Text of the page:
Other Criminal Offenses
Burglary of a Habitation / Vehicle
Burglary of a residence is a second-degree felony. It is punishable by confinement of not less than 2 years nor more than 20 years. Under some circumstances this offense could be upgraded to a first-degree felony, which is punishable by 5 to 99 years of imprisonment. The most common site of a residential burglary is a person’s home.
Unlawful Carrying of a Weapon
In my opinion, this is one of the thinnest charges that can be placed on a defendant given the narrow definition of “nearby” in the case law, and the result of Texas’ Traveling Exception.
“Nearby” close at hand, convenient of access, and within such a distance of the party so having it as that such party could, without materially changing his position, get his hand on it. Welch v. State (Cr.App. 1924) 97 Tex.Crim. 617, 262 S.W. 485.
Traveling Exception: UCW is not applicable to a person who is “traveling” which is presumed when the person is:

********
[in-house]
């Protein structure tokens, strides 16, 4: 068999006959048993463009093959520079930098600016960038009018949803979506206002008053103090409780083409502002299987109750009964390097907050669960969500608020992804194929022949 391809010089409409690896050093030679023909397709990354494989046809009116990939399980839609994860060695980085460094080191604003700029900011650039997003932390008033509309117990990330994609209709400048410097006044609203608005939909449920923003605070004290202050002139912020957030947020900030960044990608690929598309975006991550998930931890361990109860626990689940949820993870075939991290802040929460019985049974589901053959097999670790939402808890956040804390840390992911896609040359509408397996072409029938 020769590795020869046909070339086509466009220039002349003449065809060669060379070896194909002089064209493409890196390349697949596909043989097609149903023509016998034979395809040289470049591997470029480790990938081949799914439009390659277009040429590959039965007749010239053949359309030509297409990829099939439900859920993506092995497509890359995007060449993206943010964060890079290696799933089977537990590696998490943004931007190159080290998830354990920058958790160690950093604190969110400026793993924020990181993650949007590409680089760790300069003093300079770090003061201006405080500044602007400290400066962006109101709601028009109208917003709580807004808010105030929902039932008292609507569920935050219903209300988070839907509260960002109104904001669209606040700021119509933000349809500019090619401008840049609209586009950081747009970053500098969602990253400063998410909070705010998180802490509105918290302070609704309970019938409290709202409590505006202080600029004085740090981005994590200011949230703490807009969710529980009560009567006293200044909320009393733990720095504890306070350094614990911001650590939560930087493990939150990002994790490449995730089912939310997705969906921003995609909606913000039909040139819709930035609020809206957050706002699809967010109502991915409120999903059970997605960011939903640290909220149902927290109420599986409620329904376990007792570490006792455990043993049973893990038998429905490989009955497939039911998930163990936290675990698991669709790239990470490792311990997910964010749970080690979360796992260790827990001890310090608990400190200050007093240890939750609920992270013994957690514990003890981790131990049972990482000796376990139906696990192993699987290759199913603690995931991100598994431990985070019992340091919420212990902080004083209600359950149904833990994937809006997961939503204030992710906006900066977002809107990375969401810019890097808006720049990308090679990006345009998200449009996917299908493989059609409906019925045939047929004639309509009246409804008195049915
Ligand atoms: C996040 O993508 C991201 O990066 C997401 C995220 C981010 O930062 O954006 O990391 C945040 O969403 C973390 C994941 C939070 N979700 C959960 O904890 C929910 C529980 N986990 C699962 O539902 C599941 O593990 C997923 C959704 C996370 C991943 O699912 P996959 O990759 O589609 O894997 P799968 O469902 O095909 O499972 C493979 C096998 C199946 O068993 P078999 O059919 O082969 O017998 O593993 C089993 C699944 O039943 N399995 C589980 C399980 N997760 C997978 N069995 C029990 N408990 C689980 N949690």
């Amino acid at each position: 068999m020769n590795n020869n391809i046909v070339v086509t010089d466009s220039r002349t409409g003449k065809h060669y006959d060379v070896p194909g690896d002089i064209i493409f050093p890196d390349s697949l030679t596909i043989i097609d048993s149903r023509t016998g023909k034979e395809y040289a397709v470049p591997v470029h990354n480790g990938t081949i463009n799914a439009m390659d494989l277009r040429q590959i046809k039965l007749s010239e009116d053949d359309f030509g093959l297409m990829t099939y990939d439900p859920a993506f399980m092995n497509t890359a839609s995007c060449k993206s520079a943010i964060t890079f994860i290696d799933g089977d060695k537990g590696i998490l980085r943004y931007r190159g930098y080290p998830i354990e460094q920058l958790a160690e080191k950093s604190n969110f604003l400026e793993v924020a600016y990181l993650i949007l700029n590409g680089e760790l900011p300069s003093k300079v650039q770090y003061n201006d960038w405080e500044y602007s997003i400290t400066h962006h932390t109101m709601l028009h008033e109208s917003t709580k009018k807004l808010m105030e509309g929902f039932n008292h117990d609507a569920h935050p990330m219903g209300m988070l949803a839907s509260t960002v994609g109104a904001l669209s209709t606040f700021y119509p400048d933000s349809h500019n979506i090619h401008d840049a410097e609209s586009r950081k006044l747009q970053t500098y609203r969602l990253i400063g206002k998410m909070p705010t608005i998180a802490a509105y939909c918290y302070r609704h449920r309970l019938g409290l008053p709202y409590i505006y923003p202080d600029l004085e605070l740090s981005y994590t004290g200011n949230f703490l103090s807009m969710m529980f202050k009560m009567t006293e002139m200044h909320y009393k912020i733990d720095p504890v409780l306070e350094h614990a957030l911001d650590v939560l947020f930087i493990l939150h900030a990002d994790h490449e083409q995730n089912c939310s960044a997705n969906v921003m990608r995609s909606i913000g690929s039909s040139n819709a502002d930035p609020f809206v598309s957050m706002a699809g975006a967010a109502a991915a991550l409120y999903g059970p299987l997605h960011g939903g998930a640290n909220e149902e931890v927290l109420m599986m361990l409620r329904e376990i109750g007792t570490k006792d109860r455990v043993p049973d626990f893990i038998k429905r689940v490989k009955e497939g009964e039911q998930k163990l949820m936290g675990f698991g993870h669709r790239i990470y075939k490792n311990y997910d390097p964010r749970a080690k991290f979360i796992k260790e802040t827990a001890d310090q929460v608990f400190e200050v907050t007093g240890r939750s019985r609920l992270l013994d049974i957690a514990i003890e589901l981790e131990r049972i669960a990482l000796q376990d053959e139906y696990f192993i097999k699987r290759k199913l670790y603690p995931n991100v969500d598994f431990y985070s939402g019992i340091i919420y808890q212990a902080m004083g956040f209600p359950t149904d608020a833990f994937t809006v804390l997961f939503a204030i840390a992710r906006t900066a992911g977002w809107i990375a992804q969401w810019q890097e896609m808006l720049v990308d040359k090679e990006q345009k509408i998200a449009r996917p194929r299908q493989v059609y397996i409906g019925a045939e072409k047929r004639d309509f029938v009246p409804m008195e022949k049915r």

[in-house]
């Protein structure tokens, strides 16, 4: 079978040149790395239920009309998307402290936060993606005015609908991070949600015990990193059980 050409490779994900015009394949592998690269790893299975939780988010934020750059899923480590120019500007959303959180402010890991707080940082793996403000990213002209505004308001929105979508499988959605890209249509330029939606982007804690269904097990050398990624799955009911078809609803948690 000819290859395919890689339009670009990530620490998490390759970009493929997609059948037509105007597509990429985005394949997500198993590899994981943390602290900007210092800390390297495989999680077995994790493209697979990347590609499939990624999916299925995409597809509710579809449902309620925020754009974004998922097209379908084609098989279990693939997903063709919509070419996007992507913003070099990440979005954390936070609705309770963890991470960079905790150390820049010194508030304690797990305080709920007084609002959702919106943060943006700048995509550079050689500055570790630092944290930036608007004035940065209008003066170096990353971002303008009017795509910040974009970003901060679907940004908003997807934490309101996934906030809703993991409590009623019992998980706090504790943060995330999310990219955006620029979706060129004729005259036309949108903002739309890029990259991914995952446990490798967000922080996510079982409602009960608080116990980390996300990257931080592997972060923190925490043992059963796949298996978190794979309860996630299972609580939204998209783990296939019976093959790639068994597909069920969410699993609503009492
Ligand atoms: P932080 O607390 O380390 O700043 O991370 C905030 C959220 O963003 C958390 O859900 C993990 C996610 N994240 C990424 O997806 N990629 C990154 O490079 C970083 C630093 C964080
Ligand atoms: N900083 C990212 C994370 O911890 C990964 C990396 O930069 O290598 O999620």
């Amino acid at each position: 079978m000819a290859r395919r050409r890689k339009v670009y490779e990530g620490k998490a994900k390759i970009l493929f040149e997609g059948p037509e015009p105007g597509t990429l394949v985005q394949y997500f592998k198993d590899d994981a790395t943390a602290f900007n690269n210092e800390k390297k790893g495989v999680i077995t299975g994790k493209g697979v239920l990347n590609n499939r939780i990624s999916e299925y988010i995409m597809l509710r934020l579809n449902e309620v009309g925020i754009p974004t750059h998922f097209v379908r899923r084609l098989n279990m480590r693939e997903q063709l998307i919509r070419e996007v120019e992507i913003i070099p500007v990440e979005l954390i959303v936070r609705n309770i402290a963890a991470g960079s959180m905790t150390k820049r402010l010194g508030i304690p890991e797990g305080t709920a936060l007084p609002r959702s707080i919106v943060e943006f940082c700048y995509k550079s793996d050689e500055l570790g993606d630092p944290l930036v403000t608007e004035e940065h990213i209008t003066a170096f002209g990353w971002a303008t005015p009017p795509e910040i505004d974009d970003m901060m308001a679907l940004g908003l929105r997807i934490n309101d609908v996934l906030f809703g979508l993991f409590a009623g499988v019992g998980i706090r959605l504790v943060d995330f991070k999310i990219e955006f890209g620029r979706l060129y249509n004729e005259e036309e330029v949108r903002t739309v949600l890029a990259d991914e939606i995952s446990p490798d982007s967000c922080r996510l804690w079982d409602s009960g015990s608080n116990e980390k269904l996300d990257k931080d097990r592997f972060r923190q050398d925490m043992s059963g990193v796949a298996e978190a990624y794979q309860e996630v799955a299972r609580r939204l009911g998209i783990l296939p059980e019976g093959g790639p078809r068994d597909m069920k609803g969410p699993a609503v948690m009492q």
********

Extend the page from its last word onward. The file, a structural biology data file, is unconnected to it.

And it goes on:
- In a private motor vehicle; and
- Not otherwise engaged in a criminal activity, other than a Class C Misdemeanor that is a violation of the law or ordinance regulating traffic; and
- Not otherwise prohibited by law from possessing a firearm; and
- Not a member of a criminal street gang, as defined by Section 71.01; and
- Not carrying a handgun in plain view
Expunctions / Order of Non Disclosure
Please note that even an arrest with an ultimate dismissal, can have serious effects on your future. For example, if an arrest for Driving While Intoxicated 1st appears on a person’s criminal record, any future arrests will lead to a Driving While Intoxicated 2nd charge, even though the first charge was dismissed! The only way to fully protect your innocence is through an Order of Non Disclosure or an Order for Expunction. Additionally, considering the current job market, most credit and rental applications, and the recent legislative actions regarding your rights to privacy, I consider this an investment to protect your future.
We can convince the judge to allow a summons in place of a capias warrant, which means the probationer, will have to appear in court instead of being re-arrested and be forced to pay a new bond.